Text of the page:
From staff reports
— ‘Kokomo’s best days are ahead of us’
I was recently given the privilege of touring the new eight-speed transmission department at the Chrysler Kokomo Transmission Plant. Prior to that visit, I did not truly appreciate the transformation that has occurred there the past three years, nor did I fully grasp how significantly Chrysler is revolutionizing the transmission production industry.
The scope of the technology that has been deployed at KTP is astonishing. It is clearly state of the art and it is equally clear that a substantial investment has been made by the company in that technology and the equipment that embodies it.
Most impressive, however, were the people. I interacted with or observed literally hundreds of Chrysler employees from team members to team leaders to supervisors to top management and, without exception, they were enthused and focused on their mission to conduct a world-class manufacturing process.
Kokomo and Chrysler have been partners in this community since 1937. Their futures are as interconnected as their histories are shared. After observing firsthand the cutting edge technology being applied by a team of such committed and dedicated members, I walked away believing Kokomo’s best days are ahead of us, due in no small part to the commitment of resources, technology and talent that Chrysler has invested in our community!
Ronald J. Metz, Kokomo
Mourdock could ‘slink away into anonymity’
In an article bylined “Evansville” and published in the Feb. 18 Tribune, it is stated that Indiana Treasurer Richard Mourdock has not ruled out another run for political office. What?
Mourdock lost a seat in the U.S. Senate in the election last November that easily should have been a Republican seat. The state went significantly for Romney. Mourdock was after the seat Richard Lugar had held for decades. What sunk Mourdock was his comment in an Oct. 23 debate, in which he said that pregnancy resulting from rape is “something God intended.” The article went on to say, “... many Republicans cast Mourdock as a good man who paid an extraordinary high price for a poor choice of words.”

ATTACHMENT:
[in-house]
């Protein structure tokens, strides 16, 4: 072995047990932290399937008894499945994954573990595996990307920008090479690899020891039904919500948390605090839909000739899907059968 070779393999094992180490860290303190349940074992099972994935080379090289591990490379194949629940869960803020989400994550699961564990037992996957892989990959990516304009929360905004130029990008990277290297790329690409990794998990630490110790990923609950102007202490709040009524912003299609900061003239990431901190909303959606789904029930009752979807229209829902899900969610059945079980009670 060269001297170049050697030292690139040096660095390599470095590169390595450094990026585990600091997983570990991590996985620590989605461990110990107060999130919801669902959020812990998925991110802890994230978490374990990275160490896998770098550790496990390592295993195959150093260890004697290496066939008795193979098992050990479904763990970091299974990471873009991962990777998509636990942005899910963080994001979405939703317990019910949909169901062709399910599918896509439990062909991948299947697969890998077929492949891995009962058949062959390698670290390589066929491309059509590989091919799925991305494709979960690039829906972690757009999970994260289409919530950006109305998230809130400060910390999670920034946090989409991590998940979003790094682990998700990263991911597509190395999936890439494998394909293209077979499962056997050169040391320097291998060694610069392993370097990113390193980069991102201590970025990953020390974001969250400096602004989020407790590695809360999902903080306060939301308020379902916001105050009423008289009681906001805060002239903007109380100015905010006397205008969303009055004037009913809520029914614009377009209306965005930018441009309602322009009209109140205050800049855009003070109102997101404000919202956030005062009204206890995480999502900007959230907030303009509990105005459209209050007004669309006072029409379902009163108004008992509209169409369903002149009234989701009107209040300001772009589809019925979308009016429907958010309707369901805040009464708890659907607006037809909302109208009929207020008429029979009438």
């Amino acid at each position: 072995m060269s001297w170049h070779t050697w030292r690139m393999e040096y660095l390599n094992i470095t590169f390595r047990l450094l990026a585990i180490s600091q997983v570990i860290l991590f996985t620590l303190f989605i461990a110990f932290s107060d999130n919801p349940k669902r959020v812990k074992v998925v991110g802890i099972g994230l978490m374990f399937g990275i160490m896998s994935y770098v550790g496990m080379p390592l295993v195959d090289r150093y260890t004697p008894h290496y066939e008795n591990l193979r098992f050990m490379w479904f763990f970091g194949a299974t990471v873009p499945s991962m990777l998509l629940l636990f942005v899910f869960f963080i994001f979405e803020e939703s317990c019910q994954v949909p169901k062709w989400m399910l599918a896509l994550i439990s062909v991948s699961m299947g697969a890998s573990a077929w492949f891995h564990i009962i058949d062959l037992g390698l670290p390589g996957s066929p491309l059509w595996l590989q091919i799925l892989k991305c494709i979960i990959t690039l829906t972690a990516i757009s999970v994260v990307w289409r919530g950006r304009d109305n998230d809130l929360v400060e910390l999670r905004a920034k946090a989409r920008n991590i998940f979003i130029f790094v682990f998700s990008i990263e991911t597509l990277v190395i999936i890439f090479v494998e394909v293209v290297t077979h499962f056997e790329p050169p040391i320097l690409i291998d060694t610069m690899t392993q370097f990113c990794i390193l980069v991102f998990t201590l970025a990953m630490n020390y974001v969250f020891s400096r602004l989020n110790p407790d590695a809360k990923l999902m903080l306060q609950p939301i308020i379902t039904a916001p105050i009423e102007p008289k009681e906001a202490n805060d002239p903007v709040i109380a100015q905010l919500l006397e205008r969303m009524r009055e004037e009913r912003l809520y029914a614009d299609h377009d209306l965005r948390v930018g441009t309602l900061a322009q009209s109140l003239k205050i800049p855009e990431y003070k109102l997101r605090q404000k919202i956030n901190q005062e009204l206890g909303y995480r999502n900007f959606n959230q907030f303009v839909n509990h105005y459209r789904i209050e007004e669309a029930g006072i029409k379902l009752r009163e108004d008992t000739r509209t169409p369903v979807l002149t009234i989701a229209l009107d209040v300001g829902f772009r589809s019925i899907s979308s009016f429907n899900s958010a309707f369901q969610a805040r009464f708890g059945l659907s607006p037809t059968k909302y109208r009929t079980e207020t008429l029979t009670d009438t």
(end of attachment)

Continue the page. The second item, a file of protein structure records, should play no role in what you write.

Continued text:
For one, I am grateful Mourdock revealed his religious beliefs before he could do harm. Clearly, the people of Indiana understood this. Personally, I would like to see Mourdock quietly slink away into anonymity for good. I would like for those Republicans who just believe a poor word choice was the problem to do likewise.
The Republican Party has enough nut cases to handle.
Kent Blacklidge, Kokomo
Turbines will result in falling population
The current debate over wind power has brought up some interesting thoughts. The two main arguments for the projects were jobs and taxes.
Now that the Wildcat Wind Farm is complete, it appears most of the jobs moved to the next assembly area; only a few people remain locally employed. So much for jobs. With the now-questioned conflicts of interest in western Tipton County, will anyone question possible conflicts in eastern Tipton County? Just wondering.
Pardon me, but it seems to me the construction of the Prairie Breeze Wind Farm with the now-voiced concern over property values will result in a declining residential population. Only farmers it seems want the windmills in their backyards.
With a declining population comes fewer students. So I have to question the expansion of the Tri-Central building fund. Why have all that money if no new students are going to appear? And where will the taxes go?
The Wildcat Wind Farm generates about 1.76 megawatts of electricity and occupies approximately 8,500 acres. It is financed using your tax dollars, as no bank or venture capitalist would touch it, and is owned by a German company.
And pardon me, it is an eyesore. At the same time, an 1,800 megawatt coal-powered power plant occupies only a few hundred acres (somewhere else). Of course the smokestack is several hundred feet high. But you understand that the stack only goes up because we allow it to.
Clean coal technology has existed for many years, and we have the ability to make this a pollution-free product that could pay for itself.
Oh, most of the jobs created stay around. It might even be able to get the same financing as the preferred Germans, if there were someone rational in the EPA, Energy Department and White House. And yes, this is an eyesore too, but it’s somewhere else.
Ed Roberts, Windfall